More than half of Scottish people who are homeless in London have mental health issues, the homelessness charity Borderline has reported.
In the past year, Borderline’s Scottish Outreach Worker project found that 54% of clients were recorded as having a mental health support need, which is higher than for the general rough sleeper population in London.
Mental health issues can be a major factor in making someone homeless, and they affect the ability to sustain a tenancy.
Borderline’s CEO Shona Fleming said: “Most of those suffering will be doing so in silence, not getting the help they so desperately need. The stigma attached to mental health conditions, with the stereotypes and misconceptions, can hold back those that Borderline supports.”
Now a Borderline client, Billy grew up in Edinburgh. As a teenager, he suffered a major trauma.
Bill said: “When I was 13-14 years old I got raped and molested by a friend of the family, and that continued for about two years.”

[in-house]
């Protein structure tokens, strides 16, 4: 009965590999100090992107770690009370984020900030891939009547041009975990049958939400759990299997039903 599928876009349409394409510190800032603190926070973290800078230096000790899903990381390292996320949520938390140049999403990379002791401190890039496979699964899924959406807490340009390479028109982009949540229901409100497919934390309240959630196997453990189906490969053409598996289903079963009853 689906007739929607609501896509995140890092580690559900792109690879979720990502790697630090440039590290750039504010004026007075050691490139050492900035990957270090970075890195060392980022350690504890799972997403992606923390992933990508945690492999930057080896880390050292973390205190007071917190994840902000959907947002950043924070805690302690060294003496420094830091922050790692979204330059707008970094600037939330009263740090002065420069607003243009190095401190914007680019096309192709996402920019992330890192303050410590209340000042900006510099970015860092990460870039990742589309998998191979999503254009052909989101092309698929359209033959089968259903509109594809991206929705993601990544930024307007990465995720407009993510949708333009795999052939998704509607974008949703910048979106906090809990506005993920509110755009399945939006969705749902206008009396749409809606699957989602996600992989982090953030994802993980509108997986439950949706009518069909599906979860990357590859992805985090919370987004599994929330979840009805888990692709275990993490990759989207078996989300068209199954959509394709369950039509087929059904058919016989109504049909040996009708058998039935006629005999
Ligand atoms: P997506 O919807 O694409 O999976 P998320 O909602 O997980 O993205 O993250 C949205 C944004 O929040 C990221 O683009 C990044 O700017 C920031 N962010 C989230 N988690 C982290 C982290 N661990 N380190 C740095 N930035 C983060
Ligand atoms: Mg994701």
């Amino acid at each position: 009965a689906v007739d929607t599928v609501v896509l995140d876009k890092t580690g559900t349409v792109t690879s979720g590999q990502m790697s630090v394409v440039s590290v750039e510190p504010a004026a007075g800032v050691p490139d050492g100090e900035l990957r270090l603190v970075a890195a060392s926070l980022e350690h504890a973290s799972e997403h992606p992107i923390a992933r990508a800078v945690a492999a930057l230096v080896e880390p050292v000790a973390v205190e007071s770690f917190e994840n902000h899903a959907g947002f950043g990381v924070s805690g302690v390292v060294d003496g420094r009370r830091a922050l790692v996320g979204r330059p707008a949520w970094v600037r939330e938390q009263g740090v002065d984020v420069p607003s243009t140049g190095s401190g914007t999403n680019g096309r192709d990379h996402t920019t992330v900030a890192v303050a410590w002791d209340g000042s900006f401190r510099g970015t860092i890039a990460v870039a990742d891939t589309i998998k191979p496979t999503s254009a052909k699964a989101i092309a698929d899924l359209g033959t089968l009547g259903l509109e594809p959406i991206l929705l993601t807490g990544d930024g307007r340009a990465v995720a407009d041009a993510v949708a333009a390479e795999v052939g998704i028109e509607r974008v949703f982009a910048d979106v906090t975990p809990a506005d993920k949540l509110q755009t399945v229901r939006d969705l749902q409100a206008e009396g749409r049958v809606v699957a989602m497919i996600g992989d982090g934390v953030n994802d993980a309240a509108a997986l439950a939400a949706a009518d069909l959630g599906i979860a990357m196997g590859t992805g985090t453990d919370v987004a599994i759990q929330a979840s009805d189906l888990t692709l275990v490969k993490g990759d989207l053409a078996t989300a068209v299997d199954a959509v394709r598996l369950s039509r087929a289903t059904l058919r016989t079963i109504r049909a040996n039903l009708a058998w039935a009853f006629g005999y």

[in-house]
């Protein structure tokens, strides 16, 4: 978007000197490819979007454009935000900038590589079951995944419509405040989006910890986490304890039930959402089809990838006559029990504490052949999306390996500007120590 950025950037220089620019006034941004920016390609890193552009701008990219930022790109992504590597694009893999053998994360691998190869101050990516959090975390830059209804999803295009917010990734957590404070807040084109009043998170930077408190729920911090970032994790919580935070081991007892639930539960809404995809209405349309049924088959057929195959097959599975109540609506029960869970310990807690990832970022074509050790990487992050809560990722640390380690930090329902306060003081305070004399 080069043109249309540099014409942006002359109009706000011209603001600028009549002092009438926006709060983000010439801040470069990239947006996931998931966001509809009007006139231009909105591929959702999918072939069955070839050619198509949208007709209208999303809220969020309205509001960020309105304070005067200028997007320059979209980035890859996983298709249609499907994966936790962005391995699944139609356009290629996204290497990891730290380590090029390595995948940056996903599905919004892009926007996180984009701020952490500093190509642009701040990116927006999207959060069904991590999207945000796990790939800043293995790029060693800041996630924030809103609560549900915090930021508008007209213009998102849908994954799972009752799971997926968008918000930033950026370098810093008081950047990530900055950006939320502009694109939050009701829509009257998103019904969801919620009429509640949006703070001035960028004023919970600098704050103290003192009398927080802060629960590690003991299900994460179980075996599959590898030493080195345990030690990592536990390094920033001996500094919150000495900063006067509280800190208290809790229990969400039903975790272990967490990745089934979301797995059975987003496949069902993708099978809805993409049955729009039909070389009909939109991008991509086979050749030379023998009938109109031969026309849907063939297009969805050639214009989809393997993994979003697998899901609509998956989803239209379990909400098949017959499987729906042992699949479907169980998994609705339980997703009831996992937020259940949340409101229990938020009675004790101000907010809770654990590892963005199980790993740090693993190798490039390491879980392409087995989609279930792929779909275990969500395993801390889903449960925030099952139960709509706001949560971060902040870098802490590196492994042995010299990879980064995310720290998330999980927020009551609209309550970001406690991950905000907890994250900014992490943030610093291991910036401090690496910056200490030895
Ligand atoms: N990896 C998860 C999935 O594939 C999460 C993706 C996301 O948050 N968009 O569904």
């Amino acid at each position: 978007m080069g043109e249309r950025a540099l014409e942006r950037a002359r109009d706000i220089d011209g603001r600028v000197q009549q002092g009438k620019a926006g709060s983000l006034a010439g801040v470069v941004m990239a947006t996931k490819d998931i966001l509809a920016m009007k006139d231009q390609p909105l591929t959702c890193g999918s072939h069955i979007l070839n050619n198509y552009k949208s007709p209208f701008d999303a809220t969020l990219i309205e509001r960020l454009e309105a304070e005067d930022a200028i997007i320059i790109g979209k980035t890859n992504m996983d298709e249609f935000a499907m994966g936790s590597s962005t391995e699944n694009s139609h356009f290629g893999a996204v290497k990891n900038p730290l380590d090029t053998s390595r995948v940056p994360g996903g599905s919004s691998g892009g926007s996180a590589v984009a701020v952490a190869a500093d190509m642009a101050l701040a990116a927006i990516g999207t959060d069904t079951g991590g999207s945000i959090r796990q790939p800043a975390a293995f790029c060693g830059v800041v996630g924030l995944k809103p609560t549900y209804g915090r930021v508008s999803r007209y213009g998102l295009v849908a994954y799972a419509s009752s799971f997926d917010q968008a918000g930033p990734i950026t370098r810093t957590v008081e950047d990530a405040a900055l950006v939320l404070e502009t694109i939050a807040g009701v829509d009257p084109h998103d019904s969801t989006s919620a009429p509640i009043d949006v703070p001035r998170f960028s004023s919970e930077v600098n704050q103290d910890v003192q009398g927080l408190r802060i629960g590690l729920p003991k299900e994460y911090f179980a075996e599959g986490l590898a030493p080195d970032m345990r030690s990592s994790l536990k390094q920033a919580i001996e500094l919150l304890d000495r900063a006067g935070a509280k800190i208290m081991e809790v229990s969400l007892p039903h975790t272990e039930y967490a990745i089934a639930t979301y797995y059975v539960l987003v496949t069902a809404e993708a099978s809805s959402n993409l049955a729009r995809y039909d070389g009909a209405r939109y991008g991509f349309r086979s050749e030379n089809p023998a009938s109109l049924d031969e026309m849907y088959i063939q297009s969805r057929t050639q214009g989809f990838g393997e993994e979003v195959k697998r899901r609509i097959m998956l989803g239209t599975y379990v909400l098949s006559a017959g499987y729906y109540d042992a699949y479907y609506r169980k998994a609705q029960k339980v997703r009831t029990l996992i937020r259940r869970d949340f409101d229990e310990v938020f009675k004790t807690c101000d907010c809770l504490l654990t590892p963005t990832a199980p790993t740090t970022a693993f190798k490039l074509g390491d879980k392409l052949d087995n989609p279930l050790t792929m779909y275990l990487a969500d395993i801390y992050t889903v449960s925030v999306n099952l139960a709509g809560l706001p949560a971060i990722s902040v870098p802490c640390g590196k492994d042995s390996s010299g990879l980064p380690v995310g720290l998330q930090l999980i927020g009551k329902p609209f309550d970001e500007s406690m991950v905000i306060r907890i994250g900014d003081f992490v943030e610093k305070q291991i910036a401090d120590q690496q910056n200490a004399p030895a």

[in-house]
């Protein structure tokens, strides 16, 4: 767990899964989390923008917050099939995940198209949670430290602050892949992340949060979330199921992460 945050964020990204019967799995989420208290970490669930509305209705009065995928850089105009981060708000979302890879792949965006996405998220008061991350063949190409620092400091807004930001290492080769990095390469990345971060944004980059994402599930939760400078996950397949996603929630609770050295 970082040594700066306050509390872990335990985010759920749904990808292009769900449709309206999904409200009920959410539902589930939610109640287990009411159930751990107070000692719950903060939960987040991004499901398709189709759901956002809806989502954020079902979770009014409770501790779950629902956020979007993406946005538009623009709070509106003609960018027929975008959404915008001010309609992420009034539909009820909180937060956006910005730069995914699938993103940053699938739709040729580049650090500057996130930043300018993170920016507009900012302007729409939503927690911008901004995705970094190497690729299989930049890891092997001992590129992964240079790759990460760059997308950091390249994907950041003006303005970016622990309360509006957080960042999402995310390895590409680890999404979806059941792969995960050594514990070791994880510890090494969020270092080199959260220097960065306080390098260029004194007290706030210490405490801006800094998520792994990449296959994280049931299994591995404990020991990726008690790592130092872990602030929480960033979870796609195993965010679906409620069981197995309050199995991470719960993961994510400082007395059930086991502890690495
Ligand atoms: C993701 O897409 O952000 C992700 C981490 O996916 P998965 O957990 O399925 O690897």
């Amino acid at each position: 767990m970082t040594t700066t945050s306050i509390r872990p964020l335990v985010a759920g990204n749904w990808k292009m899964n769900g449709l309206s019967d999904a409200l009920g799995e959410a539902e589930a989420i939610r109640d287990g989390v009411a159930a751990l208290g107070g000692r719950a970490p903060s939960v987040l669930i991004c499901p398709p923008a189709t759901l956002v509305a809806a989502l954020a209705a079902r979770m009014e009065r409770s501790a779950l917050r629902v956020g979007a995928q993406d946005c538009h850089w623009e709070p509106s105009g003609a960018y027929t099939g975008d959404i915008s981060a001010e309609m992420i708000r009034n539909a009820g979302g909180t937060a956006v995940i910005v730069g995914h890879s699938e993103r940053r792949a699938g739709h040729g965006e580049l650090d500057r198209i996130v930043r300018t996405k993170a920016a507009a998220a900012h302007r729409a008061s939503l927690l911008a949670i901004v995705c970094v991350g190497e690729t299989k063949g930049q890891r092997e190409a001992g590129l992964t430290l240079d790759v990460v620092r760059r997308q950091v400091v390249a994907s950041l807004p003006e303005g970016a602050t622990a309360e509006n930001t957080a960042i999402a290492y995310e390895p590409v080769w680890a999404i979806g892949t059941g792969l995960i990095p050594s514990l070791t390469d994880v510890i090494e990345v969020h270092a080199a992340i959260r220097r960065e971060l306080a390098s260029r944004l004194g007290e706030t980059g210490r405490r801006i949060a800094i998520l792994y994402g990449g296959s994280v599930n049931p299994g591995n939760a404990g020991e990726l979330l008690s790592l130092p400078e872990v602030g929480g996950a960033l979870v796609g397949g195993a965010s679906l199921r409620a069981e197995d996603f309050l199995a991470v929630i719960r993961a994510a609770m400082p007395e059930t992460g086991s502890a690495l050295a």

In and out of homelessness for many years, Billy eventually married and adopted a daughter. But flashbacks and panic attacks drove him back onto the streets.
Borderline offers a client-centred approach providing access to specialist mental health services, such as the Camden Psychotherapy Unit. After a consultation, clients may be offered regular psychotherapy sessions that can deal with a variety of emotional difficulties, such as relationship problems, depression, social isolation, eating disorders, anxiety, or panic attacks.
In 2014, with support from Borderline’s Scottish Outreach Worker, Billy got off the streets and eventually into accommodation. Borderline arranged for him to attend the Camden Psychotherapy Unit.
Bill added: “That’s helping me a hell of a lot. It’s making me feel better in myself. I’m not in a little shell anymore. It’s a big world out there, and there is no point being the way I am at the moment. I know that, and hopefully the therapy is going to help me get there. And I feel it is.”
The Borderline Outreach outcomes report also shows that 59% of the assessed clients have been in prison and 22% reported that they had previously been in care.